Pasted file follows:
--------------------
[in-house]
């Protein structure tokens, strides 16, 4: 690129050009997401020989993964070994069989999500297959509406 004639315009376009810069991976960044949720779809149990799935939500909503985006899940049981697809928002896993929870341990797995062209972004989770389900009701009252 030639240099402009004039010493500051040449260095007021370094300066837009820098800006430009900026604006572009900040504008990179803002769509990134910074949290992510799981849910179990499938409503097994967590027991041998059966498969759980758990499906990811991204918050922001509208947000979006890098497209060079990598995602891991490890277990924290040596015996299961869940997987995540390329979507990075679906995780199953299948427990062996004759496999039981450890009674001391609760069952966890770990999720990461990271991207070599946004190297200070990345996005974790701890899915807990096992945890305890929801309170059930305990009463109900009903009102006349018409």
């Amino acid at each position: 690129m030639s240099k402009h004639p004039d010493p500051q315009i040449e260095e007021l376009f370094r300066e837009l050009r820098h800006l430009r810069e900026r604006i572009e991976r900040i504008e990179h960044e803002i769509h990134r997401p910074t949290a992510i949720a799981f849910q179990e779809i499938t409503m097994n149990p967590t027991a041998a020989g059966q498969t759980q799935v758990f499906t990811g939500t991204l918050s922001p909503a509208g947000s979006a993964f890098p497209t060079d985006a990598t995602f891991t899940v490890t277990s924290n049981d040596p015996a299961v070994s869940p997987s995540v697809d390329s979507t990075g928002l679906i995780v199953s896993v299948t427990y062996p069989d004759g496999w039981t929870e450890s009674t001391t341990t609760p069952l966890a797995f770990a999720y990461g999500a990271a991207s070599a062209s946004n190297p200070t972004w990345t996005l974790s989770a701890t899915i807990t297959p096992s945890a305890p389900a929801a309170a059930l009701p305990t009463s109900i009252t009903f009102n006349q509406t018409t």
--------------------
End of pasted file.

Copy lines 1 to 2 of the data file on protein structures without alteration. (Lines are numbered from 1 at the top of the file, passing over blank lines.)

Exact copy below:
[in-house]
């Protein structure tokens, strides 16, 4: 690129050009997401020989993964070994069989999500297959509406 004639315009376009810069991976960044949720779809149990799935939500909503985006899940049981697809928002896993929870341990797995062209972004989770389900009701009252 030639240099402009004039010493500051040449260095007021370094300066837009820098800006430009900026604006572009900040504008990179803002769509990134910074949290992510799981849910179990499938409503097994967590027991041998059966498969759980758990499906990811991204918050922001509208947000979006890098497209060079990598995602891991490890277990924290040596015996299961869940997987995540390329979507990075679906995780199953299948427990062996004759496999039981450890009674001391609760069952966890770990999720990461990271991207070599946004190297200070990345996005974790701890899915807990096992945890305890929801309170059930305990009463109900009903009102006349018409």